No Fail Whale here! Twitter is soaring

Twitter proves skeptics wrong ... for now
Twitter proves skeptics wrong ... for now

Things are looking up for Twitter -- or at least, for its stock price.

Twitter (TWTR) shares surged more than 20% Wednesday after it posted strong second-quarter sales. Twitter's better-than-expected quarterly report helped allay fears among investors about the company's growth.

Of particular note was Twitter's success with mobile users. The number of Twitter users on mobile grew 29% versus last year. Twitter also raised its projection for total 2014 sales to up to $1.3 billion.

It has been a rough year for Twitter. Shares had fallen by more than 40% since the start of 2014 as investors have questioned how much more Twitter can grow -- and whether it can cash in on its user base. Chief operating officer Ali Rowghani resigned in June, and the company named a new chief financial officer a few weeks ago.

Twitter stock chart

Wall Street mostly cheered Twitter's strong growth metrics, with a slew of analysts issuing positive notes on the stock.

Yet some raised questions about how sustainable Twitter's user growth is if it was driven largely by the World Cup, an event that occurs just once every four years.

Wall Street is also understandably getting worried about Twitter's valuation, which some observers believe looks rich.

"Twitter reported a reasonably good" quarter, but the performance "wasn't enough to warrant a nearly 30% rise in the stock's price," Pivotal Research Group analyst Brian Wieser wrote in a note. Weiser raised his price target by $1 to $38 (which is lower than Twitter's current price) but also slapped a "sell" rating on Twitter.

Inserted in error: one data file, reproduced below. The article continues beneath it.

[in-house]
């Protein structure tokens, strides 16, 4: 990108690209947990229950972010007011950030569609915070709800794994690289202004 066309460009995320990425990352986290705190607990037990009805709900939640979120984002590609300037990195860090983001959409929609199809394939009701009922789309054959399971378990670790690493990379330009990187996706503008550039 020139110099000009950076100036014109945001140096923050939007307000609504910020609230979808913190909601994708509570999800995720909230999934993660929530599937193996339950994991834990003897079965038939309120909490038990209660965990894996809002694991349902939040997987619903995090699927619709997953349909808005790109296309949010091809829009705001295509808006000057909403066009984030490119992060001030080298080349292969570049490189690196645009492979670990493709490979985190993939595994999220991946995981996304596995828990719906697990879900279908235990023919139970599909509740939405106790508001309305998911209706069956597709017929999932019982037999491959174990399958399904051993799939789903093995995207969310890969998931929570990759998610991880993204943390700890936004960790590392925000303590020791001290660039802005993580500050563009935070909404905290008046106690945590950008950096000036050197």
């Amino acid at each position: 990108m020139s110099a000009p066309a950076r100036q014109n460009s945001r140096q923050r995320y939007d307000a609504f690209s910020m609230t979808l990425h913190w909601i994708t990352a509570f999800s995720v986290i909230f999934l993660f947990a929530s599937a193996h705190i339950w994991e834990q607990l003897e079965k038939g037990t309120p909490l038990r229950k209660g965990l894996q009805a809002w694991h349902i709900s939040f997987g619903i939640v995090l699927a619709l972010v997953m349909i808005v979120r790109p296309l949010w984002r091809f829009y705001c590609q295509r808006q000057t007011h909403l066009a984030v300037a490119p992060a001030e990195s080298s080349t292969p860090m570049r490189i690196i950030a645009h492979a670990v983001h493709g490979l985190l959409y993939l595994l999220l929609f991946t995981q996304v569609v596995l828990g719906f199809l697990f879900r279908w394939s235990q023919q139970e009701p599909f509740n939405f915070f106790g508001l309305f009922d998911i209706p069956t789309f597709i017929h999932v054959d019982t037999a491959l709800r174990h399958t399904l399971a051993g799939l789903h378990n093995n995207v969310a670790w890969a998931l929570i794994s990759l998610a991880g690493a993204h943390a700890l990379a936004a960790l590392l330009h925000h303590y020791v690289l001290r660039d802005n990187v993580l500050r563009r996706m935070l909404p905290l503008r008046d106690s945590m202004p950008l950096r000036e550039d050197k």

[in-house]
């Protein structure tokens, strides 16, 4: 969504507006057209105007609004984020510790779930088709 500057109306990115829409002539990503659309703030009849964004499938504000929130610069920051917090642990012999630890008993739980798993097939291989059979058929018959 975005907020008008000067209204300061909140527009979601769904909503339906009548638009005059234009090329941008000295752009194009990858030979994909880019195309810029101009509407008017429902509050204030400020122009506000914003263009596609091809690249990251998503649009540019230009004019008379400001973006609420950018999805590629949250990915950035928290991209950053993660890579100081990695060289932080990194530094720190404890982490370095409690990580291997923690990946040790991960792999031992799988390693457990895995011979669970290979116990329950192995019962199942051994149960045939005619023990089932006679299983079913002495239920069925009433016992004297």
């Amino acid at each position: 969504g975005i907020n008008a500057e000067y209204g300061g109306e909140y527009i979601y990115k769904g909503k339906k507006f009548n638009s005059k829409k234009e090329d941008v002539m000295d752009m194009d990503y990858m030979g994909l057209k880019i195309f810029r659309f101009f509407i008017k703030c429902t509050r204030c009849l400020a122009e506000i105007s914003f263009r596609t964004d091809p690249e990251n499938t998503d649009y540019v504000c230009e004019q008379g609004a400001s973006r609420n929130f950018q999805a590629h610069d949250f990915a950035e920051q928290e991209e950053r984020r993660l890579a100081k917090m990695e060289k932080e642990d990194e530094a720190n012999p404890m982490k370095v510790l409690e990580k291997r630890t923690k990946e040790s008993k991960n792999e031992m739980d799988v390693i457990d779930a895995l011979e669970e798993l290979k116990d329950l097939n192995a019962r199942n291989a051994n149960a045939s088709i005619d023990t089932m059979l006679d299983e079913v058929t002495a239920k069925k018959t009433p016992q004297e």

Twitter still lost money in the second quarter -- $145 million, to be exact -- but CEO Dick Costolo touted the company's performance as evidence of "continued momentum."

"We are already the world's real-time information network," Costolo said on a conference call with analysts. "We will position ourselves to reach the largest audience in the world and every person on the planet."

As for the pesky issue of making money, Costolo said the amount of advertising Twitter shows its users is still "very, very low" compared with its peers. He added that Twitter will also look to better target its ads going forward and experiment with different formats.

"We think there's a big opportunity to not just reach where our industry peers are, but potentially to exceed it," Costolo said.

CNNMoney's Matt Egan contributed to this story

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